Small Town Festivals

August 15th, 2005

Just over a week ago, Threshing Days took place in my hometown (population: 550). Yes, the event that causes the town’s population to swell to many times its normal levels for a few days.

This year, I had no camera with me. So you will not see a photo of the line of 1930-era tractors at the bank drive-through window, unfortunately.

However, I did have my camera with me previous years, so I’ll be posting some photos here soon.

So what can you do at Threshing Days? Well, here are some of my favorites:

  • Admire the 24-ton flywheel on a large Diesel engine. (Or the engine itself, weighing 25 tons). Yes, they actually fire up this thing every year.
  • Walk through the house that originally stood on my parents’ farm, and was owned by my great-grandfather.
  • Visit the one-room schoolhouse that my uncle attended. Maybe even sit in some of the original chairs.
  • Admire some of the old tractors (some of them steam-powered). These are monstrous machines. Very impressive.
  • Eat some traditional Russian Mennonite food (the best part!). Or settle for some funnel cakes.
  • Watch the parade down Main Street (length of parade route: about 2/3 mile. length of Main St.: 1 mile).
  • See the tractor tug-of-wars, tractor races, or (my favorite) the slow tractor races. Last one over the finish line without stalling wins.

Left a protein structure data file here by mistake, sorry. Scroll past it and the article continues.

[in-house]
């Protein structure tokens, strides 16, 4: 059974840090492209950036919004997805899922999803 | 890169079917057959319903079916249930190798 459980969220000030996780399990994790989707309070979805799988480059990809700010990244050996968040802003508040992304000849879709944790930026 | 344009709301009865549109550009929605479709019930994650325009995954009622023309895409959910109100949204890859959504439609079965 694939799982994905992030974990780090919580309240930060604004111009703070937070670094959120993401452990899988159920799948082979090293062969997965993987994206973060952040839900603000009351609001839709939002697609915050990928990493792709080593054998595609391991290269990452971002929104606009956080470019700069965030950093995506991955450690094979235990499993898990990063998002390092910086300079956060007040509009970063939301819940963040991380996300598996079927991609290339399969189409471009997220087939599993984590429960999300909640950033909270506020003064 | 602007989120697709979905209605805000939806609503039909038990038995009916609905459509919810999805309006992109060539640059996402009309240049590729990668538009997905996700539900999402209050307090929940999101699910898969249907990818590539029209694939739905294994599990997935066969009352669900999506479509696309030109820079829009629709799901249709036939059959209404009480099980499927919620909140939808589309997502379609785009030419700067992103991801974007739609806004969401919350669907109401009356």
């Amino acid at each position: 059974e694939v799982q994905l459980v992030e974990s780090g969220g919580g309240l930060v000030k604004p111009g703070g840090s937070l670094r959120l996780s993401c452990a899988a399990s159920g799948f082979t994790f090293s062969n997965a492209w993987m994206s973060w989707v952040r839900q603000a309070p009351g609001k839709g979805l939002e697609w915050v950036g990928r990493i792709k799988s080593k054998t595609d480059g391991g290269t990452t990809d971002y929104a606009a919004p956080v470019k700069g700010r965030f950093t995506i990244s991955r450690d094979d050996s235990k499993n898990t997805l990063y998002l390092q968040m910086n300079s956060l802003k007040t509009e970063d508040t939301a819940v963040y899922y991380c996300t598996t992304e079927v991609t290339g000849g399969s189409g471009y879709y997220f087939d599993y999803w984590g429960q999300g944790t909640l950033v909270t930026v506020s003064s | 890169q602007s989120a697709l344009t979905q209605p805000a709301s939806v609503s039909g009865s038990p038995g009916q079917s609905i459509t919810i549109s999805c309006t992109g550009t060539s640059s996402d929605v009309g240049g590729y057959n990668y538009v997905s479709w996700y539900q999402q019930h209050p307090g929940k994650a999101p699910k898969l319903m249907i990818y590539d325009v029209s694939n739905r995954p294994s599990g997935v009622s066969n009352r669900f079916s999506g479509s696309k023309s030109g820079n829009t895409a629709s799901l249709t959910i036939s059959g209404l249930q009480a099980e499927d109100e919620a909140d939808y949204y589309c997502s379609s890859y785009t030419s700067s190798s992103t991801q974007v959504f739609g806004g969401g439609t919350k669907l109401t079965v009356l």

• Watch a threshing crew in action, using a historic threshing machine and old tractors to power it.
  • See how to bake in a brick oven, then sample the result.
  • See the scale model house my grandfather built.
  • Hear stories of small town life 100 years ago.

Categories: General, Society

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  1. The Changelog

    First, a random amusing pattern: If you follow my family tree up, once you get back to the 1800s, you’ll see several generations in a row in which people alternated names between B. H. Friesen and H. B. Friesen. The pattern finally broke when D. B. Fries

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  2. The Changelog

    This is a steam-powered tractor, which I photographed last August at my hometown’s annual festival, Threshing Days. It is a massive thing, full of detail, noise, and action.

    Threshing Days (see earlier articles about it) brings people in from acro

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